Dialogic Blog

How to Scale Your SIP Applications: Step-by-step Guide

by Vince Puglia

Jun 16, 2016 10:10:27 AM

Scaling SIP services can be tough, but it shouldn't be. Follow this ‘how-to’ guide or video (at the bottom of the post) to get your load balancer working in 10 minutes or less. 


Oh how I wish this statement were always true: 

if (one call works) then (multiple calls will work too)

Unfortunately, it’s not always that easy when dealing with real-time communication applications as they have unique characteristics, which can directly affect scalability. What do I mean by that? – Take for instance SIP, which inherently is a chatty protocol requiring a high level of transactions-per-second. The chattiness can range from a basic three-way handshake for INVITE to periodic INFO update messages – point being, each SIP message needs to be handled properly by the application. To properly handle will require some level of processing with finite processing per server that will impose scalability restrictions on your application. That is why we purpose built the PowerVille™ LB load balancer from the bottom-up to not only handle a high rate of real-time transactions but also to do it intelligently with service aware routing and seamless high-availability failover. Couple that with an intuitive streamlined webUI and the PowerVille™ LB will be one of the easiest experiences you’ll ever have.

How to Scale Your SIP Applications

This is part 1 of a multi-part ‘how-to’ series that will cover the basic installation of the PowerVille LB binaries along with configuring and testing your first SIP service. Spoiler alert: This ‘how-to’ will be the longest of the series given the need to install the binaries. All subsequent guides implementing other services will be wicked easy and short.

Be sure to reach out to me if you have any questions about the ‘how-to’ or the product.

//Vince

@vfpuglia

Vincent.Puglia@dialogic.com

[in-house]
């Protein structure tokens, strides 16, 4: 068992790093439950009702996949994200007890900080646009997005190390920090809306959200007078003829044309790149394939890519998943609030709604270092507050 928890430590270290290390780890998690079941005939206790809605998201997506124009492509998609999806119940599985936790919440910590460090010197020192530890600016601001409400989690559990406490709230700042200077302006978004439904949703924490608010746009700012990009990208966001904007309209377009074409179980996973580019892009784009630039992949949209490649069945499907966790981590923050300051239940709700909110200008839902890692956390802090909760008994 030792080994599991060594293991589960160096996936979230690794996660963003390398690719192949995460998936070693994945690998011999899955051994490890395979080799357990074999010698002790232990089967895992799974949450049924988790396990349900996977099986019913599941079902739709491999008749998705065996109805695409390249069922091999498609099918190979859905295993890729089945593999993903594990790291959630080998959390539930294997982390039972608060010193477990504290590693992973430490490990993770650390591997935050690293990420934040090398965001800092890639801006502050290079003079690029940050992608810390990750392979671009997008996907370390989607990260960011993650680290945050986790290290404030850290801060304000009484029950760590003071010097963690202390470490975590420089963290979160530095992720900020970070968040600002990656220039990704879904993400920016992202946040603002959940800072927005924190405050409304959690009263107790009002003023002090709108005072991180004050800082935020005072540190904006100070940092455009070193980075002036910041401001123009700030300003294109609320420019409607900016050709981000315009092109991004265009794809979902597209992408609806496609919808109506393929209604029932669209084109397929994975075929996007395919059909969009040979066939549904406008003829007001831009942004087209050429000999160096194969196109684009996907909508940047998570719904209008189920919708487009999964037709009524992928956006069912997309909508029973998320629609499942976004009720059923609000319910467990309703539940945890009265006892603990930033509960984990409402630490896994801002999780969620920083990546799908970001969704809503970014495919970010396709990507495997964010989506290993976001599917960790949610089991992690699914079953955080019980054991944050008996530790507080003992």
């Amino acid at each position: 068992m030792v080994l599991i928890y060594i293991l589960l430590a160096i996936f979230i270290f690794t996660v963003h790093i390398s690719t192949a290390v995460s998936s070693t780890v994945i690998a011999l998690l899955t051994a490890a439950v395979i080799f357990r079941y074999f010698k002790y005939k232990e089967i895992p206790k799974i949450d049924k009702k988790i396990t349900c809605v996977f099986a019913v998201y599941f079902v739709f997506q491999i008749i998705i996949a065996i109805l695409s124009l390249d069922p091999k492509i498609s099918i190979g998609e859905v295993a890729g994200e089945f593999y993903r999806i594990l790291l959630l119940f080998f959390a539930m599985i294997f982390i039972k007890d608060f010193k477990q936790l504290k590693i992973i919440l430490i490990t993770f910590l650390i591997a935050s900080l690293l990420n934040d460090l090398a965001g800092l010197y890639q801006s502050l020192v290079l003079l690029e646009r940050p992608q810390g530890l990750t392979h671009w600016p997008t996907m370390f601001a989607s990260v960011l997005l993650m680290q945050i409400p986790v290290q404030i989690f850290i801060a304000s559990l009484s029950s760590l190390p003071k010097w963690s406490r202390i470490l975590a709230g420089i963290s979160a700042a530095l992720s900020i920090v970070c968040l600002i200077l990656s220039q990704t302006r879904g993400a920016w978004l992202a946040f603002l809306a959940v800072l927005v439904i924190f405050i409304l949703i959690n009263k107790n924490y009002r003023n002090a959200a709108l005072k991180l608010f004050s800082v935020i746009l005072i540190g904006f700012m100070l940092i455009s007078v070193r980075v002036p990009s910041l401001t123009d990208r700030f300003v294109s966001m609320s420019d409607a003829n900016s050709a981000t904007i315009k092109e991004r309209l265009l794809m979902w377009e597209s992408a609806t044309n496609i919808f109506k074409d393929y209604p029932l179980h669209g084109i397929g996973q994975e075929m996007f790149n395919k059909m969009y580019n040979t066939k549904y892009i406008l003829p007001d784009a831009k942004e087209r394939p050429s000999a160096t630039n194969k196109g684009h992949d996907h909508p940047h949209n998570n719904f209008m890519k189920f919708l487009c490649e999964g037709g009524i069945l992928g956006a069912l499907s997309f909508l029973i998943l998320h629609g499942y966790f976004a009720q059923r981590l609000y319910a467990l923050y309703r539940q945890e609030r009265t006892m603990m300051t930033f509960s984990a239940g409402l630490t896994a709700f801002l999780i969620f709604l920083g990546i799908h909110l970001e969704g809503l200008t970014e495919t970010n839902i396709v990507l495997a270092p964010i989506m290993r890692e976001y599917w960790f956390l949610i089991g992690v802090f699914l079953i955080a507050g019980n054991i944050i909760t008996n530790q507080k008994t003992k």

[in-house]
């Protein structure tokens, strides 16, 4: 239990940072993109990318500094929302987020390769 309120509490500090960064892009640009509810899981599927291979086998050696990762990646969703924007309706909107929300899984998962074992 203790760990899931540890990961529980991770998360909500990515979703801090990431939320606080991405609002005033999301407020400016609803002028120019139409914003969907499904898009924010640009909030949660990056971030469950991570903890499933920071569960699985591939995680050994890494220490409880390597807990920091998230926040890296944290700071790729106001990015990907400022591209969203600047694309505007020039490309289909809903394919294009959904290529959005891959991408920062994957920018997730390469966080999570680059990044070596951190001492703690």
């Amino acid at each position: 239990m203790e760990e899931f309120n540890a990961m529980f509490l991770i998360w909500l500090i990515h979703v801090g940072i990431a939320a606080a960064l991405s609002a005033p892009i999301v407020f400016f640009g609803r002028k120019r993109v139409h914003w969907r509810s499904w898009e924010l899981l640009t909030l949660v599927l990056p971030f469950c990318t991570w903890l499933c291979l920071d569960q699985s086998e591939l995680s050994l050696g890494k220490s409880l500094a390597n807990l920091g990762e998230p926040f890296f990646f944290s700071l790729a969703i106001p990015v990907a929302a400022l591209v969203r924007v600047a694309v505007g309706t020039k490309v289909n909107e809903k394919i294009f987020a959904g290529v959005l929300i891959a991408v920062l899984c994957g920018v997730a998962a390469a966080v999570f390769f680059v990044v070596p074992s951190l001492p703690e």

Prerequisities: 

 

Overview and IP address assignments:

The below diagram is a high-level visual of the components being used for this ‘how-to’ including the LinPhone soft SIP client for generating calls, the PowerVille LB and (2) PowerMedia XMS servers. I’ve left the IP address assignments from my setup unchanged but obviously your setup can use any IP scheme you’d like.

pic1.png

PowerVille LB Install Instructions:

KEY:

Yellow highlight indicates input required

Green highlights useful information

 

1.) First you’ll need to download the PowerVille LB binaries by first requesting a trial copy HERE

Note - for this 'how-to' the GA version of the PowerVille LB was v1.3.15

2.) Once you’ve received the link and downloaded, copy the load balancer .jar file to your CentOS server (root or tmp directory is fine)

3.) Log into your load balancer instance via SSH and change directory to where to you uploaded the load balancer .jar file.

4.) Run the installer script and follow the prompts for installation: 

[root@loadbalancer-vfp ~]# java -jar dialogic-lb-installer-1.3.15.jar 

Please enter the location of your Java JRE install that will be used to run the Load Balancer [/usr/bin/java]

[enter for default]

The list of available IP Addresses are as follows:

192.168.1.138

Please enter your IP Address that the Load Balancer will use for management traffic. [192.168.1.138]

[enter for default]

The Load Balancer needs to send and receive VIP request/ responses via a specific interface. Available interfaces are listed below:

eth0

Please enter the name of the interface you would like the Load Balancer to send and receive VIP request/ responses from the list [eth0] :

[enter for default] 

Please enter a Multicast Base Address [default:228.8.8.0] :

[enter for default]

press 1 to accept, 2 to reject, 3 to redisplay

1

Select target path [/opt/nst-loadbalancer]

[enter for default]

The directory already exists and is not empty! Are you sure you want to install here and delete all existing files?

Press 1 to continue, 2 to quit, 3 to redisplay

1

* Press 1 if you would like to create a new installation of the Jetty web server

* Press 2 if you would like to install the Load Balancer Admin UI within an existing Jetty instance